4. ^ a b c "Children in the US Justice System". Amnesty International USA). 
  5. ^ Saving a generation of young people by Dr Don Brash, Justice, 2005
  6. ^ "Old enough to be a criminal?". UNICEF United Nations Children's Fund). 
  7. ^ a b Ages of criminal responsibility in Australian jurisdictions, Australian Governments official website
  8. ^ The Children and Young Persons Act 1933 (23 & 24 Geo.5 c.12), section 50; as amended by The Children and Young Persons Act 1963 (c.37), section 16(1) [1]
  9. ^ Young offenders section of the UK Governments official website
  10. ^ Report on the Draft Justice (NI) Bill of the Northern Ireland Assembly's official website
  11. ^ Criminal Code of Canada, s. 13; may received reduced sentencing under the Youth Criminal Justice Act until age 18.
  12. ^ Children and the criminal justice system in Ireland, Irish Government official website
  13. ^ Japanese Penal Code (Act No.45 of 1907), article 41 [2]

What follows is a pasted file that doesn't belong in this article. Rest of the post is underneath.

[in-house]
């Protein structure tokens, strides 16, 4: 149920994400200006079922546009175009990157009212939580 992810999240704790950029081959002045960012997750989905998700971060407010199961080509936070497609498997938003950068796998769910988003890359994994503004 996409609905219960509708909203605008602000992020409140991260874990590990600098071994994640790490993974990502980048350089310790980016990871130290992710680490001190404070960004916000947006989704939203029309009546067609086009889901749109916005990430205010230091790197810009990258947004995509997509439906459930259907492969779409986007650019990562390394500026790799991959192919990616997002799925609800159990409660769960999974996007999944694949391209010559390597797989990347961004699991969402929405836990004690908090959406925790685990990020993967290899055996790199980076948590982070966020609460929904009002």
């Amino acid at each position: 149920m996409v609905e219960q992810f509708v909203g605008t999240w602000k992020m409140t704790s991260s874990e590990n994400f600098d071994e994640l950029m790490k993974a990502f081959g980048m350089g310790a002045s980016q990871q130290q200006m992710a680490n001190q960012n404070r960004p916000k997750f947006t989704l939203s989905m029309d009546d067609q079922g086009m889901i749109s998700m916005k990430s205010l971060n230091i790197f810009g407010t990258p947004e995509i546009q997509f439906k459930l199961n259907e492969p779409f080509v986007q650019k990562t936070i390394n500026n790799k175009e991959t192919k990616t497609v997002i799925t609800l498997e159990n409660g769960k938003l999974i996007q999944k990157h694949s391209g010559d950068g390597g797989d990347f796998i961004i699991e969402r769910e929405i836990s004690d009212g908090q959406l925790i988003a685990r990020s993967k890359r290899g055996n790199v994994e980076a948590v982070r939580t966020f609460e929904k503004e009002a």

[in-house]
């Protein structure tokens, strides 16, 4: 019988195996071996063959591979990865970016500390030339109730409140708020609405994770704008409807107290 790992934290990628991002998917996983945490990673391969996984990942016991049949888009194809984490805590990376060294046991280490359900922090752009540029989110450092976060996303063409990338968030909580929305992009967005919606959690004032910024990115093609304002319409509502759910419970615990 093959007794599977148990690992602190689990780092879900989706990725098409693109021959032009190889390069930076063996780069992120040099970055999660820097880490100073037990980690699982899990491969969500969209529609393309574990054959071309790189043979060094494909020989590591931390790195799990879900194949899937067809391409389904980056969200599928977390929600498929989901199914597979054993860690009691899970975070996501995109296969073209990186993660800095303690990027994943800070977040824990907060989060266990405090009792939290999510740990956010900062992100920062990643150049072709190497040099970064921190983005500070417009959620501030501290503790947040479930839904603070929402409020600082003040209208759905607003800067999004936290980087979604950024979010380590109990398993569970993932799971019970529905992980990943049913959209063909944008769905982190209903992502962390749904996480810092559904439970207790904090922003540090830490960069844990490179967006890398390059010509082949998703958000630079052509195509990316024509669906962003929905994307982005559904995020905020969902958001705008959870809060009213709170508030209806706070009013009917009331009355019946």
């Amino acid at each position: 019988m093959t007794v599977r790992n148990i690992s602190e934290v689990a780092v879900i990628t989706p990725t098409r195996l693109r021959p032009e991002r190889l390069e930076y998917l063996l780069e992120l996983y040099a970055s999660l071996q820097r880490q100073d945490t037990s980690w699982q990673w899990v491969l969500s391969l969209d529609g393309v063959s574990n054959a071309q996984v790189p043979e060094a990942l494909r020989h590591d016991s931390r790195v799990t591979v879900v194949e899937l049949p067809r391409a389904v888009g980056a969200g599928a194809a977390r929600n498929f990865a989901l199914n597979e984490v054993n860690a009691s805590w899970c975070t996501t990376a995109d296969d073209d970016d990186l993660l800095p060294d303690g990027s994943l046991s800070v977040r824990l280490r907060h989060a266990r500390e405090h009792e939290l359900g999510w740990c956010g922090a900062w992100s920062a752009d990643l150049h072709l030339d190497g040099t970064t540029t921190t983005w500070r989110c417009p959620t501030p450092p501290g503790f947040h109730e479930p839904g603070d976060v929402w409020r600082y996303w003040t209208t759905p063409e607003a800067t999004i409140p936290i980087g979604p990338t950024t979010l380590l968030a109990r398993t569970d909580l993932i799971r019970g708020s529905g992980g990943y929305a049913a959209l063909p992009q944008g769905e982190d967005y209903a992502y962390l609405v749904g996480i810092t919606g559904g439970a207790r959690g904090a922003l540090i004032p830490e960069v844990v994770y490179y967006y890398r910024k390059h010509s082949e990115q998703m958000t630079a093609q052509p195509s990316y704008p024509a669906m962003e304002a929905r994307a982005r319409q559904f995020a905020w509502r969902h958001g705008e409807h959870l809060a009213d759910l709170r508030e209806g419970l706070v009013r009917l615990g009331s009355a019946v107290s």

14. ^ Section 3 of the Juvenile Offenders Ordinance 2003 (Chapter 226, Laws of Hong Kong)
  15. ^ StGB §19
  16. ^
  17. ^ [3]
  18. ^ Ley Orgánica 5/2000, de 12 de enero, reguladora de la responsabilidad penal de los menores (Spanish)
  19. ^
  20. ^ Danish Penal Code §15 (Danish)
  21. ^ Penal Code 3:1 § (39/1889, as changed by 515/2003). Retrieved 10-31-2007.
  22. ^ Penal Code Almindelig borgerlig Straffelov (Straffeloven) § 46 (changed of law 12 Jun 1987 nr. 51). Retrieved 19/7 - 2007.
  23. ^ Federal Constitution (in Portuguese), Article 228. Retrieved 02-01-2011.
  24. ^ Rome Statute of the International Criminal Court Article 26.
  • Maher, Gerry. "Age and Criminal Responsibility. 2005 Vol 2. Ohio State Journal of Criminal Law. 493 [4]
  • CRC Country Reports (1992-1996); Juvenile Justice and Juvenile Delinquency in Central and Eastern Europe, 1995; United Nations, Implementation of UN Mandates on Juvenile Justice in ESCAP, 1994; Geert Cappelaere, Children's Rights Centre, University of Gent, Belgium.

March 2010 - High court ruling